Voices in the Desert

An Interview with Bill Blaikie

by Andre Forget

“The most important battles of my career were, unfortunately, the ones which were lost. We tend to think of important battles as victories….most of my victories were in the early part of my career.”

This was not quite how I had expected my interview with Bill Blaikie, one of the foremost parliamentarians of his generation, to start. Yes, many of the causes Blaikie championed – nuclear disarmament, anti-globalization, justice issues for aboriginals – have been marginalized or ignored by mainstream politics, but in the wake of the massive growth of the NDP both nationally and in Manitoba (where he served as an MLA from 2009-2011, after leaving federal politics) over the last ten years, it seems as though Blaikie’s withdrawal from active politics comes at a time when his party is stronger than it has been in years. Continue reading

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The Kingdom, the Power, and the Glory

Joshua Paetkau

At the heart of Christian teaching on prayer there is a sense of responsibility. Christ, teaching the disciples to pray, uses language that decenters the one praying. Thy kingdom come, thy will be done. Within this language, opening its speaker to the divine, there is also a sense of being placed. Prayer creates a rhythm, it orders the world in a certain way. That the language used in the Lord’s prayer, in both the gospel of Matthew and Luke, is political and spatial should lead us to attend to a certain reality of prayer. Continue reading

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Day in the burning city, the grass
as crisp as twigs, the scorched leaves
spiral down from the dying trees.
Our hungry lives the engine of distress.

The blood has no discipline, only want,
only sugar and electricity. And we fall.

We try to be good. We try to love, we try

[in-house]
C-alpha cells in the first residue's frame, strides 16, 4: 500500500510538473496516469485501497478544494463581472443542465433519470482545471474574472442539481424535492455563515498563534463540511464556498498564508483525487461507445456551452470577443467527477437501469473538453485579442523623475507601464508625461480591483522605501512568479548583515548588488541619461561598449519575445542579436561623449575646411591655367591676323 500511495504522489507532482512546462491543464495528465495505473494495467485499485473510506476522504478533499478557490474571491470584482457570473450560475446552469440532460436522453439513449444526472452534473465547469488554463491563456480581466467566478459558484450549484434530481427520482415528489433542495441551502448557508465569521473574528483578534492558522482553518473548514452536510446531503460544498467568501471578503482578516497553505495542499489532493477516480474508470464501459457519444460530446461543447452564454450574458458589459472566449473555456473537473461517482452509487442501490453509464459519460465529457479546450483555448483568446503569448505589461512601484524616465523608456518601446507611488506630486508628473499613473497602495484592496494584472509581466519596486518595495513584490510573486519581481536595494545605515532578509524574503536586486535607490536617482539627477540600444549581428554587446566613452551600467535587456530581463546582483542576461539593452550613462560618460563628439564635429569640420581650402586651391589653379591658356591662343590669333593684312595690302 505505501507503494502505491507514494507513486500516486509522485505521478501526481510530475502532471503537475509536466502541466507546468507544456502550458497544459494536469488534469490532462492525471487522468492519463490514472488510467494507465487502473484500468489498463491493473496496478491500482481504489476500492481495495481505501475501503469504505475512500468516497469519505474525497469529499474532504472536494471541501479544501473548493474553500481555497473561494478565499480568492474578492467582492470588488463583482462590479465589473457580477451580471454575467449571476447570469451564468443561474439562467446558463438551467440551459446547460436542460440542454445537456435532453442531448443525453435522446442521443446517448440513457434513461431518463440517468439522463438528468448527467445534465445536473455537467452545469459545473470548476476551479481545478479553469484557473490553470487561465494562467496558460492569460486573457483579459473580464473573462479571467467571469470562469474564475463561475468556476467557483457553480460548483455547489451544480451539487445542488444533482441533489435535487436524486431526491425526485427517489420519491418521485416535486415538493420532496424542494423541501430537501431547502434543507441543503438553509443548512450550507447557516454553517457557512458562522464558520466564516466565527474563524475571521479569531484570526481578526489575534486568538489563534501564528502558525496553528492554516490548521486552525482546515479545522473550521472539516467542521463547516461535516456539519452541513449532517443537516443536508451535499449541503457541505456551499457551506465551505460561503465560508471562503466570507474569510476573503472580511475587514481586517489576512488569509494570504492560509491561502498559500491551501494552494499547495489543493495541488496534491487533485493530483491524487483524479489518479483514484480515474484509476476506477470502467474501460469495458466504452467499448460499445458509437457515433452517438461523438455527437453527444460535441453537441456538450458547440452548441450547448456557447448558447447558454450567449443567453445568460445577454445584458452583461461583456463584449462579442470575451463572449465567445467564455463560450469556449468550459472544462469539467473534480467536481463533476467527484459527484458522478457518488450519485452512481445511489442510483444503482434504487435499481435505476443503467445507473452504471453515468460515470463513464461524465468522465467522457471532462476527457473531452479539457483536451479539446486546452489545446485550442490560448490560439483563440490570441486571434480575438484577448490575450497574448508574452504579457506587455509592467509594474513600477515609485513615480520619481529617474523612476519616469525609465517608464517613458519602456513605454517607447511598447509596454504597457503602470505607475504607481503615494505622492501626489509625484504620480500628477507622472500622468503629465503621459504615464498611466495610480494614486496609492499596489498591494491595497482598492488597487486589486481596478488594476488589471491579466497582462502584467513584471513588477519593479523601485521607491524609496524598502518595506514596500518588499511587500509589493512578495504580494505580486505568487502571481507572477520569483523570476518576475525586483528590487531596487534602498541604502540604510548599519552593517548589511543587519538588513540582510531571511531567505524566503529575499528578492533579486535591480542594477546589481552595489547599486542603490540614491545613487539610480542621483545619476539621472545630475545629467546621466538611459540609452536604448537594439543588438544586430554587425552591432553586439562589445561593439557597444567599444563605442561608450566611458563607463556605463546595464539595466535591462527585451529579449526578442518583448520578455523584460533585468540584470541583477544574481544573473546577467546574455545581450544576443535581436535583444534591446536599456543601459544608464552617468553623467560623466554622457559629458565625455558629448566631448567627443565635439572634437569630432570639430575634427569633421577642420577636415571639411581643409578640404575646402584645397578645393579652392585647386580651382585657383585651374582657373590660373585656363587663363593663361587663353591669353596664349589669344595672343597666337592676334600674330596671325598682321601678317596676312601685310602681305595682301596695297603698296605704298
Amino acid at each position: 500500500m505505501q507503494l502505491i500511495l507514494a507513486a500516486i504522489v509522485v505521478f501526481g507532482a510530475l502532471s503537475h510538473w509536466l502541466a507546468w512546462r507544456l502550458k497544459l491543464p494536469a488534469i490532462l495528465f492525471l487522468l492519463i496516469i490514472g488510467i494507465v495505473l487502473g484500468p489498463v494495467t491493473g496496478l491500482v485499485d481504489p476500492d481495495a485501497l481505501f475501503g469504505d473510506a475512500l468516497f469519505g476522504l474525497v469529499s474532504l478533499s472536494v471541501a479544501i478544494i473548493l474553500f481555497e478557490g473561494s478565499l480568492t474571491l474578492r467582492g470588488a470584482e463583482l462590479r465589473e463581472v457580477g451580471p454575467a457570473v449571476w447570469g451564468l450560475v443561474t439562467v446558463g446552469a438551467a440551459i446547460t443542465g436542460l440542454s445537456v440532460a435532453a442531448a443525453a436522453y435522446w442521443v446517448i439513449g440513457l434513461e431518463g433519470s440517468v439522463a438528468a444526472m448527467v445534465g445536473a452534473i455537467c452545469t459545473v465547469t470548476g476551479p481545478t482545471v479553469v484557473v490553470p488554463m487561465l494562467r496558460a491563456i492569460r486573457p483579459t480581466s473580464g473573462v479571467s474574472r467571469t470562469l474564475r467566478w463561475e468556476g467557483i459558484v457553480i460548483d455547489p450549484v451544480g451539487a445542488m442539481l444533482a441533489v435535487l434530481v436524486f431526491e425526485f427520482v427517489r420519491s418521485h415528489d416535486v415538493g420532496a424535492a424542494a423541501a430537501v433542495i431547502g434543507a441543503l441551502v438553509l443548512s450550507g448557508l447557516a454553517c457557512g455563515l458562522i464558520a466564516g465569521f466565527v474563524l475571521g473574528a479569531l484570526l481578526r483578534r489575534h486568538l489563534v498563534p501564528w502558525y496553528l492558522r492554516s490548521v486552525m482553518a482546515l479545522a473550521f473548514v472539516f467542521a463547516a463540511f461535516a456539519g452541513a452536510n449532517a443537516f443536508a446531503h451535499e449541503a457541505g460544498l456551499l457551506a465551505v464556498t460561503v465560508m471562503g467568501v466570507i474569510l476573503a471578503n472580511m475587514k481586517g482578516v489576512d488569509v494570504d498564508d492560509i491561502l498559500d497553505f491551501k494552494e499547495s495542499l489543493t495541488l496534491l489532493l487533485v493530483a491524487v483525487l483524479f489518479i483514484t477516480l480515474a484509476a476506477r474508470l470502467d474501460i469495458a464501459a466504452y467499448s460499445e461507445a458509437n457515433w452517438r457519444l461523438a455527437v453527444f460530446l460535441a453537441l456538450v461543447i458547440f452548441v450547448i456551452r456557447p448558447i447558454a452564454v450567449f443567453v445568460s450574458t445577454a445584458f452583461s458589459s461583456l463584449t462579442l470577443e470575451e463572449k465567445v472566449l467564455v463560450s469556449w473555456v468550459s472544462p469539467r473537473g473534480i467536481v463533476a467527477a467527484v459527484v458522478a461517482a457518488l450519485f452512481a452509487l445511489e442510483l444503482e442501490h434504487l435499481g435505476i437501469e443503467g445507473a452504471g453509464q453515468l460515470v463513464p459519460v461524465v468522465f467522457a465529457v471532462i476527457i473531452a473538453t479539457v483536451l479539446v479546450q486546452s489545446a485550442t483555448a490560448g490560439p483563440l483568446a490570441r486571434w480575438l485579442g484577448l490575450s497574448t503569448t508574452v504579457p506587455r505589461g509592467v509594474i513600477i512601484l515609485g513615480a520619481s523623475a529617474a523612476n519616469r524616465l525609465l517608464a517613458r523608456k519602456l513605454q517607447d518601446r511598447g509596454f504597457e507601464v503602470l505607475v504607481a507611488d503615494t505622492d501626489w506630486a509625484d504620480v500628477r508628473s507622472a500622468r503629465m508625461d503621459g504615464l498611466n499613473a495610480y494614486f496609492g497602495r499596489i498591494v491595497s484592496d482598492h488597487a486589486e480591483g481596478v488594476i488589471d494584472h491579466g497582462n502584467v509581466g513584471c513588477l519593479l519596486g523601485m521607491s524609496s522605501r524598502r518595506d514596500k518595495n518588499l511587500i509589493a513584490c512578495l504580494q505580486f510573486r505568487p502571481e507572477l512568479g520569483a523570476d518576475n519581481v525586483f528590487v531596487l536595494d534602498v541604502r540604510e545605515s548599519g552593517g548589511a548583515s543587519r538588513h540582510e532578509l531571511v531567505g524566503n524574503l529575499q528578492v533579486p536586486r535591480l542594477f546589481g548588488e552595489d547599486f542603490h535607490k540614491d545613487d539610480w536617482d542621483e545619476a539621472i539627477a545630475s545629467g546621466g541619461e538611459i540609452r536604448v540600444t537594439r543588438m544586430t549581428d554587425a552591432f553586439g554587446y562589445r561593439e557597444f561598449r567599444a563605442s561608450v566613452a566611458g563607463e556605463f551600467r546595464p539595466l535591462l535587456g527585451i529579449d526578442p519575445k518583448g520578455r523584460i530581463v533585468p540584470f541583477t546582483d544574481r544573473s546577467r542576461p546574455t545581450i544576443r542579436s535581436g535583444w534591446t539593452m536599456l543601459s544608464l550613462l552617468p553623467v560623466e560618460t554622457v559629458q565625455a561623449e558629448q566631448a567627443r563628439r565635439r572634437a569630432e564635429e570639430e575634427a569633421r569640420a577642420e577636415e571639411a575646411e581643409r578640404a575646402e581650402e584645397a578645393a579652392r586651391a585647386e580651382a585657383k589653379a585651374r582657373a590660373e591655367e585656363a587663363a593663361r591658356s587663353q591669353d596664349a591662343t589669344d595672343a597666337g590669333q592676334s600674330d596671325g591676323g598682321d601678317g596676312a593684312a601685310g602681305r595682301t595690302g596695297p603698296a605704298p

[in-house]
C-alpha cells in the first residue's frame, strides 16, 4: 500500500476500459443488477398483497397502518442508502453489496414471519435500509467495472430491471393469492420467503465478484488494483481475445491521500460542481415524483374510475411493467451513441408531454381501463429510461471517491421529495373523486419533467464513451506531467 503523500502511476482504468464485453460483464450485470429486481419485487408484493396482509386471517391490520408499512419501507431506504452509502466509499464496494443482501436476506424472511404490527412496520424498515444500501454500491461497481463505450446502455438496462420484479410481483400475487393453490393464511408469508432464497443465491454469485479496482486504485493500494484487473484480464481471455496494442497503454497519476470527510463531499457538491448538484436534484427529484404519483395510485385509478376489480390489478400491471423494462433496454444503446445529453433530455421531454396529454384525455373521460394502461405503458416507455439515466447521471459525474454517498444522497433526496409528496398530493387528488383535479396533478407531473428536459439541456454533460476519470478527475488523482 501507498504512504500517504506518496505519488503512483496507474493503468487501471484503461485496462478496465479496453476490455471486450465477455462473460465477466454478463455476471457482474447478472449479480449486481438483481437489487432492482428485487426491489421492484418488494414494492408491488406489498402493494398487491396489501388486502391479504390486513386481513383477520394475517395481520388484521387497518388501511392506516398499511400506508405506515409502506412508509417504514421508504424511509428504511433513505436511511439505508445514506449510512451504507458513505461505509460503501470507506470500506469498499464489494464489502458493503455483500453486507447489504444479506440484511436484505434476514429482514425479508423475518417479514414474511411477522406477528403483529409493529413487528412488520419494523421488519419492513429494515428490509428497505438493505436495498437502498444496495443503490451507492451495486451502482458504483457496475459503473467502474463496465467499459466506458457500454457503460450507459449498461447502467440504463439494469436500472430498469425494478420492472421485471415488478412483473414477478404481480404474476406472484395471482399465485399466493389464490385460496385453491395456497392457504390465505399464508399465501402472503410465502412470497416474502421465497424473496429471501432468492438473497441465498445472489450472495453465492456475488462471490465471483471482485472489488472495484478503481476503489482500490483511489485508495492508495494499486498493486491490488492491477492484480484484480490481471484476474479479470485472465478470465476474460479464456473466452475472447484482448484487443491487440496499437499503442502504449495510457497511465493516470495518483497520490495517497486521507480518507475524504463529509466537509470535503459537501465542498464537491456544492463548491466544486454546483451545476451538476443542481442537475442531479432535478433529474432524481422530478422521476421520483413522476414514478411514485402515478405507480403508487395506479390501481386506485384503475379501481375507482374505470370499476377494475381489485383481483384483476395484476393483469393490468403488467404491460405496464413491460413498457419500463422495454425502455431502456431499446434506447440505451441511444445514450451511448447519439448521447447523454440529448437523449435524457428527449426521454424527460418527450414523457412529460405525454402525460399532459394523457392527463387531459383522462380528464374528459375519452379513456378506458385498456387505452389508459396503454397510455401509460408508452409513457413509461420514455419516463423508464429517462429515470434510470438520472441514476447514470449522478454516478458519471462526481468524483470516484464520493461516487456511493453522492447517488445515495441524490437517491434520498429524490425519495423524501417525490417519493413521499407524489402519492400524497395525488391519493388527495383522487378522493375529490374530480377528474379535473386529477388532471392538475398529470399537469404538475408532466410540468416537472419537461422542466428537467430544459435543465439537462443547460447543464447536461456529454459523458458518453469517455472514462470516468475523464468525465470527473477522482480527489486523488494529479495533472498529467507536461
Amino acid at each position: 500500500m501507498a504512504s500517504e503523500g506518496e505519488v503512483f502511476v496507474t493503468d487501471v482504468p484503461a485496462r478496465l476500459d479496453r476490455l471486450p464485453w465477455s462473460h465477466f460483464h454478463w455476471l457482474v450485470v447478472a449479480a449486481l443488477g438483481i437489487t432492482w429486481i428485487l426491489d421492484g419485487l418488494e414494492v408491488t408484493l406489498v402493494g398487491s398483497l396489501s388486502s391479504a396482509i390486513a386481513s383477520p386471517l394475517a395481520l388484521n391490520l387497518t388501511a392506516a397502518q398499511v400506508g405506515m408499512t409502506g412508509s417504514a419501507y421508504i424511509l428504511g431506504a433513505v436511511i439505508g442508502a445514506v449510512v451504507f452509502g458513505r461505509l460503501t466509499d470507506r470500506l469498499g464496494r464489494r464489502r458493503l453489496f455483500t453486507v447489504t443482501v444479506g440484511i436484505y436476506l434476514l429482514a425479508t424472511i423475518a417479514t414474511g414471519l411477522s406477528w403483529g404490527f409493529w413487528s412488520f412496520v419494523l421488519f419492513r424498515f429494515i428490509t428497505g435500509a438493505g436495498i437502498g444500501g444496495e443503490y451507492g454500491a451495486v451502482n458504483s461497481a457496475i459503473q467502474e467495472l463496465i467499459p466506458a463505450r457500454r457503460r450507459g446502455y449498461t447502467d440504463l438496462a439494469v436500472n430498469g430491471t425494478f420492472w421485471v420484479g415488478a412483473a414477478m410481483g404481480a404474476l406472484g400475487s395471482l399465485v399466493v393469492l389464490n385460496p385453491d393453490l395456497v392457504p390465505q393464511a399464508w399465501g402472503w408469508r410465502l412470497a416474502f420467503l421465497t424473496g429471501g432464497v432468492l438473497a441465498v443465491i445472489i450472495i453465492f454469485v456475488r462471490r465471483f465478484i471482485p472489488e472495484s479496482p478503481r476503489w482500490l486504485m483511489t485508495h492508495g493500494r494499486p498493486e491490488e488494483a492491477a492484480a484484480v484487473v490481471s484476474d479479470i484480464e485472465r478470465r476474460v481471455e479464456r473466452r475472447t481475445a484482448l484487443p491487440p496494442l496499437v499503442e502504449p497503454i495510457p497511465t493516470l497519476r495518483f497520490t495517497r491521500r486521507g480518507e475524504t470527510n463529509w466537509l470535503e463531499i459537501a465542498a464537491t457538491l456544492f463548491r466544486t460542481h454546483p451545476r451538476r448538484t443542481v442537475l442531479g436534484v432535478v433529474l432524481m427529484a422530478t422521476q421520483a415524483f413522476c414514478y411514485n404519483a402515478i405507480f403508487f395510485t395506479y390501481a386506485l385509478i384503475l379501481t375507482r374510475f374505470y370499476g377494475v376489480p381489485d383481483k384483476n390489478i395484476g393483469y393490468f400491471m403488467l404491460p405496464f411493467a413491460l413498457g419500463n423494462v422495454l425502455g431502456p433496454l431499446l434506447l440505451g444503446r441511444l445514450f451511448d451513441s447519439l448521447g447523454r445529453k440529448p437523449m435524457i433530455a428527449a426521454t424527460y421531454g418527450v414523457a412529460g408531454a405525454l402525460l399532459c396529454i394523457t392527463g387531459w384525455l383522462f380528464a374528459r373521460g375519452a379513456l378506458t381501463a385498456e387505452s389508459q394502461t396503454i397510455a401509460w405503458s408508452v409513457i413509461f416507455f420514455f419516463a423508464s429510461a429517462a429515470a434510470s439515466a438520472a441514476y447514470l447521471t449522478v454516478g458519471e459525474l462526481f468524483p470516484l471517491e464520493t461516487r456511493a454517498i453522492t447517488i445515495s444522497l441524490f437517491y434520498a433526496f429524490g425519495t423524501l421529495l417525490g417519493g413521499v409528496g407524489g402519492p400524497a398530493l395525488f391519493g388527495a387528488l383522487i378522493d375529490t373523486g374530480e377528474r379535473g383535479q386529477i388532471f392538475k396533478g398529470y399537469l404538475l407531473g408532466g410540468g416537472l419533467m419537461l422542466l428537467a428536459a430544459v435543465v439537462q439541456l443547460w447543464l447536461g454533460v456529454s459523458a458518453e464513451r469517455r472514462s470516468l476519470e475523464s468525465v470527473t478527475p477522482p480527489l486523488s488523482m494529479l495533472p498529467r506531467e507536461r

not to drive the engine further, but
we do. Oh children, we do.
Small boats on the hot sea wander, but we
have nowhere else to go,
only this land we are burning, only
this place without innocence, my body too
caught in the project, the complex machines of desire.
My city, my own, beloved, murderous.
All the years now I have watched the anxious creatures.

But somewhere a lake or a river. Somewhere mint, the stubborn violet.
The children bend their bodies to the wire and the swing,
spiral around the ladders, joy
of the arching spine, constraint, the moment’s flight.
And their hands bring pastries and coffee, small, ideal.

A restless stylite, I cup my own hands around longing
as if this would save us
and scatter my tiny gifts in the way of the sun.
We shall burn together, the children and I.
Or perhaps I shall turn my hand to the swings,
step into the air again,
shall float in harlequin space, turning,
till the sun is healed and the animals lie down.

Beauty moves in the darkness,
cool and silent,
a wind above water.

Maggie Helwig is the author of twelve books of poetry and fiction, including Girls Fall Down (Coach House Press) and One Building in the Earth: New and Selected Poems (ECW Press). She has worked as an international human rights advocate, and is currently serving as assistant curate at the Church of St Timothy, North Toronto.